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Unformatted text preview: A synonym for normal is Gaussian. The ﬁrst thing to do is show that this is a density. Let I =
Then
∞
∞
2 e−x I2 = /2 −y 2 /2 e ∞ −x2 /2
e
dx.
0 dx dy. −∞ 0 Changing to polar coordinates,
∞ π /2 re−r I2 =
So I = π /2, hence
Note 2
∞
e−x /2 dx
−∞ = √ 2 /2 dr = π/2. 0 0 2π as it should.
2 xe−x /2 dx = 0 by symmetry, so E Z = 0. For the variance of Z , we use integration by parts:
1
E Z2 = √
2π 2 x2 e−x /2 1
dx = √
2π 2 x · xe−x The integral is equal to
2 −xe−x /2 ∞
−∞ 2 e−x + /2 dx = √ /2 dx. 2π. Therefore Var Z = E Z 2 = 1.
We say X is a N (µ, σ 2 ) if X = σZ + µ, where Z is a N (0, 1). We see that
FX (x) = P(X ≤ x) = P(µ + σZ ≤ x) = P(Z ≤ (x − µ)/σ ) = FZ ((x − µ)/σ )
if σ > 0. (A similar calculation holds if σ < 0.) Then by the chain rule X has density
fX (x) = FX (x) = FZ ((x − µ)/σ ) = 1
fZ ((x − µ)/σ ).
σ This is equal to
√ 2
2
1
e−(x−µ) /2σ .
2πσ E X = µ + E Z and Var X = σ 2 Var Z , so
E X = µ, Var X = σ 2 . If X is N (µ, σ 2 ) and Y = aX + b, then Y = a(µ + σZ ) + b = (aµ + b) + (aσ )Z , or Y is N (aµ + b, a2 σ 2 ).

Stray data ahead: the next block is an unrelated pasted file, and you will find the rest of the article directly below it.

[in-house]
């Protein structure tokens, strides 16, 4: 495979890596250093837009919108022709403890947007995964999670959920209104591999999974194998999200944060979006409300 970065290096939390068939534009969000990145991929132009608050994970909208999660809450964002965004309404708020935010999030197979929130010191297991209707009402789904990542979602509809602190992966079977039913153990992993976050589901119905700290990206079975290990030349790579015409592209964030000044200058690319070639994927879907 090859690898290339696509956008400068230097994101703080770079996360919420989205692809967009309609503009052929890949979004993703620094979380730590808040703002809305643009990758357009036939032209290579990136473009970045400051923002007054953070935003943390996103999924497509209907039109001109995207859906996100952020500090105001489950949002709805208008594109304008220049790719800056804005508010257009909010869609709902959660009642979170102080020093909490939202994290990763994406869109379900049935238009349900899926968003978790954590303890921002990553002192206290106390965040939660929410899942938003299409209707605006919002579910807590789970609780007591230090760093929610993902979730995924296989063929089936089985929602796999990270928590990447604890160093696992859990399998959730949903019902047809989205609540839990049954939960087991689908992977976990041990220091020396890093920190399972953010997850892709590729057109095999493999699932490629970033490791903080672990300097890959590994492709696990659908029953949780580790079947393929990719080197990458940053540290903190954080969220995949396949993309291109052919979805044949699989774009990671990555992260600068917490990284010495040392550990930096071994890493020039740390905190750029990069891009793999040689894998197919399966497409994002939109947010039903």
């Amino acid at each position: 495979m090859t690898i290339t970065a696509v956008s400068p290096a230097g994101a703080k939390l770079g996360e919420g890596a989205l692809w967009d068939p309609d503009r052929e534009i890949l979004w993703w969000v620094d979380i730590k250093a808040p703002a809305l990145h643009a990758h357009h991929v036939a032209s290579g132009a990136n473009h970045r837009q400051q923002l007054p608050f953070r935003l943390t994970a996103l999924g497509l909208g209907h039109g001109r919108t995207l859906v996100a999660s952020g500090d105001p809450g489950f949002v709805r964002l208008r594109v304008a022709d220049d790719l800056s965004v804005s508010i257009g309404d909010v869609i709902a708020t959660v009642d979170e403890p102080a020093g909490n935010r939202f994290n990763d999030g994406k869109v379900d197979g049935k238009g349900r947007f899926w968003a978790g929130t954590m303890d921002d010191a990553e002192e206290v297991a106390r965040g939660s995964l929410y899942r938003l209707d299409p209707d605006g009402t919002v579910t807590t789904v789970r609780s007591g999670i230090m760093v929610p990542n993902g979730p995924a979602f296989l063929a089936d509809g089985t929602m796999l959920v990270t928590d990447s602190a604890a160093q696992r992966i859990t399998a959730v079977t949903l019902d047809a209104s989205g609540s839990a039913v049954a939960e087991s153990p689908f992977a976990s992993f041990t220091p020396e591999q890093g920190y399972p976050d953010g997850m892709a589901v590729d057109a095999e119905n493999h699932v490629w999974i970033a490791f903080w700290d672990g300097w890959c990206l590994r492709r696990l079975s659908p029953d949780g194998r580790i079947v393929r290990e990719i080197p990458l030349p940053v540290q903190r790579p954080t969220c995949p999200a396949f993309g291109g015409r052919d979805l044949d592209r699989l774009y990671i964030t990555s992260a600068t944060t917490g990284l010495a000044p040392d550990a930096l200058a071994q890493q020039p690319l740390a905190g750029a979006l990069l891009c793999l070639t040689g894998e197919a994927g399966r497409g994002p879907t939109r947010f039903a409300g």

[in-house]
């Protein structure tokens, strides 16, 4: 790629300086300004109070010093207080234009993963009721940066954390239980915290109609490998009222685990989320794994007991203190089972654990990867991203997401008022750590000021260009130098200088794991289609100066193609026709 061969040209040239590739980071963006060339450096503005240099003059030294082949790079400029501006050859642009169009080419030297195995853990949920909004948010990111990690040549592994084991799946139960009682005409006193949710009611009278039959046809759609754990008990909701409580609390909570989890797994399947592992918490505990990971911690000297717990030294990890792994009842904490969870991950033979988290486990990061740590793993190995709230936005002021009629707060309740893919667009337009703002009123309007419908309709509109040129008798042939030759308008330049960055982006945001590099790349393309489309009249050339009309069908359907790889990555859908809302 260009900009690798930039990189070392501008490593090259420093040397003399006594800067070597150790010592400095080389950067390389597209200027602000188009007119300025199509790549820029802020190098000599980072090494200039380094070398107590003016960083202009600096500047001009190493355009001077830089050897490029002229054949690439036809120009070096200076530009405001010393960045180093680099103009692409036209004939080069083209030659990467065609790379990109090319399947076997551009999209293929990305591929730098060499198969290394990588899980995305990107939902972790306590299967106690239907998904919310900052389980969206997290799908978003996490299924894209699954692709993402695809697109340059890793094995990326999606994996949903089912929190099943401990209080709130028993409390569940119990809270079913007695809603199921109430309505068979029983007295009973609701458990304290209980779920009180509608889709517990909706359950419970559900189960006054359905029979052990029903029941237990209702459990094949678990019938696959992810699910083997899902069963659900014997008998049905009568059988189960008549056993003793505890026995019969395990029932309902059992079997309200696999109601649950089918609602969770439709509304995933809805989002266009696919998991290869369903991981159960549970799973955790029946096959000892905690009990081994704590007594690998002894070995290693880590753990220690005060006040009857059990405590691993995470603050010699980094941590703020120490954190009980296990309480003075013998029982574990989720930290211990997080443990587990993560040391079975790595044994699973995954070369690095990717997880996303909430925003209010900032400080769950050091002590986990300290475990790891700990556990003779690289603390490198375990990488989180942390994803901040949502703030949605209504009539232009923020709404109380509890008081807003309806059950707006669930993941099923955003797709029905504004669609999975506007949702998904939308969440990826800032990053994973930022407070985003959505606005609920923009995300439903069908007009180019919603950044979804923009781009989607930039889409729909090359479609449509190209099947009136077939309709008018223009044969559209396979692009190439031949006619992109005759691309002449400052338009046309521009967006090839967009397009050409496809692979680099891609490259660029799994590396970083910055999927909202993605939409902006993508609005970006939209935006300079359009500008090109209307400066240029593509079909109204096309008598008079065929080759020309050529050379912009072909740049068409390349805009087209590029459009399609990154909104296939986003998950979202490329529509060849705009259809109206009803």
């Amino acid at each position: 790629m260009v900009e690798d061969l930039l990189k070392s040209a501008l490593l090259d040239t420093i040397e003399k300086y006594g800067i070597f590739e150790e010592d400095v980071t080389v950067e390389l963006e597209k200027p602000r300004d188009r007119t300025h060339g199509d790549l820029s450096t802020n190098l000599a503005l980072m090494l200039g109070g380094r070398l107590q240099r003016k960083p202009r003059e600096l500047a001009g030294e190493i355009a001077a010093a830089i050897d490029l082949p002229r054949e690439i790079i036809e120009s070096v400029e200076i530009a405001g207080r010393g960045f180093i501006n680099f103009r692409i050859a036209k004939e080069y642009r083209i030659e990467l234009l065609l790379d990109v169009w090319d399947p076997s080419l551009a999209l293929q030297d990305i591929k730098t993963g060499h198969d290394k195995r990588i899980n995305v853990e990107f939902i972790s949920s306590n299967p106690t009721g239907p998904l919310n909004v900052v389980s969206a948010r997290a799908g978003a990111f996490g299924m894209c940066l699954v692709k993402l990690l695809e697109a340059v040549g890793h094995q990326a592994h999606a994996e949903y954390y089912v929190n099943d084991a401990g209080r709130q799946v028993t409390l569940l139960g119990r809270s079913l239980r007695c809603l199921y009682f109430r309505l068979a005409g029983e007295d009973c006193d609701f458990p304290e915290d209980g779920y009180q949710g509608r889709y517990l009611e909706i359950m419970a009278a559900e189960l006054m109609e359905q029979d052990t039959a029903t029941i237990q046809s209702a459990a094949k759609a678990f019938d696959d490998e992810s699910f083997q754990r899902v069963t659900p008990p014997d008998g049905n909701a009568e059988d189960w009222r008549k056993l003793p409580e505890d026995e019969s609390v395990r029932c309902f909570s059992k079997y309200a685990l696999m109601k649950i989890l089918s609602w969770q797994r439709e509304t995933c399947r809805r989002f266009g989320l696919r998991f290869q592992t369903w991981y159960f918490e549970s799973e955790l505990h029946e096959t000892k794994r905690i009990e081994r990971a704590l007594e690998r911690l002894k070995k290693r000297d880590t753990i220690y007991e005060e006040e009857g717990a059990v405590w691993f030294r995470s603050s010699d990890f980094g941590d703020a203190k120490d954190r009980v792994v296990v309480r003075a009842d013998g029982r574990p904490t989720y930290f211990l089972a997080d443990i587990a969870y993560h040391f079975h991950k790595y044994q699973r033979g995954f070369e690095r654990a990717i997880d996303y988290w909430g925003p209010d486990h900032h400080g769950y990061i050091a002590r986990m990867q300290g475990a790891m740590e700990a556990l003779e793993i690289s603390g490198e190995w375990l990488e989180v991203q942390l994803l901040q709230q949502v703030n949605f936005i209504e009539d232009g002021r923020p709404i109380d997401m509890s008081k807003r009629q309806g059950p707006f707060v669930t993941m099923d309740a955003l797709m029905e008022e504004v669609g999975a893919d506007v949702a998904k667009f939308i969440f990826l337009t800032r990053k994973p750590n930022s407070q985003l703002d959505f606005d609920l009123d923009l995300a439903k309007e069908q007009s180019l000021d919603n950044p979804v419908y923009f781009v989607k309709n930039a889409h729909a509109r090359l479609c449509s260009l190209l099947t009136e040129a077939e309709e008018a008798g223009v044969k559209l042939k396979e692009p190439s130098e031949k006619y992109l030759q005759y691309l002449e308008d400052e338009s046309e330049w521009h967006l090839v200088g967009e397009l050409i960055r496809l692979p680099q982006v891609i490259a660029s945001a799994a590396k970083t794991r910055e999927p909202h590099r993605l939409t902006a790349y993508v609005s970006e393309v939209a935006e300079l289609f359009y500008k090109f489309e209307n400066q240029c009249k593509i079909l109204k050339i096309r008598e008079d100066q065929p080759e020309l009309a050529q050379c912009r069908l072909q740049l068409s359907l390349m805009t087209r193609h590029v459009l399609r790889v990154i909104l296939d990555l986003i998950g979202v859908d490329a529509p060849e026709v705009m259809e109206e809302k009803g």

In particular, if X is N (µ, σ 2 ) and Z = (X − µ)/σ , then Z is N (0, 1).
The distribution function of a standard N (0, 1) is often denoted Φ(x), so that
1
Φ(x) = √
2π x e−y 2 /2 dy. −∞ Tables of Φ(x) are often given only for x > 0. One can use the symmetry of the density function to see that
Φ(−x) = 1 − Φ(x);
this follows from
−x Φ(−x) = P(Z ≤ −x) =
−∞
∞ =
x 2
1
√ e−y /2 dy
2π 2
1
√ e−y /2 dy = P(Z ≥ x) = 1 − P(Z < x) = 1 − Φ(x).
2π 16 ...
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 Spring '09
 wen
 Polar Coordinates

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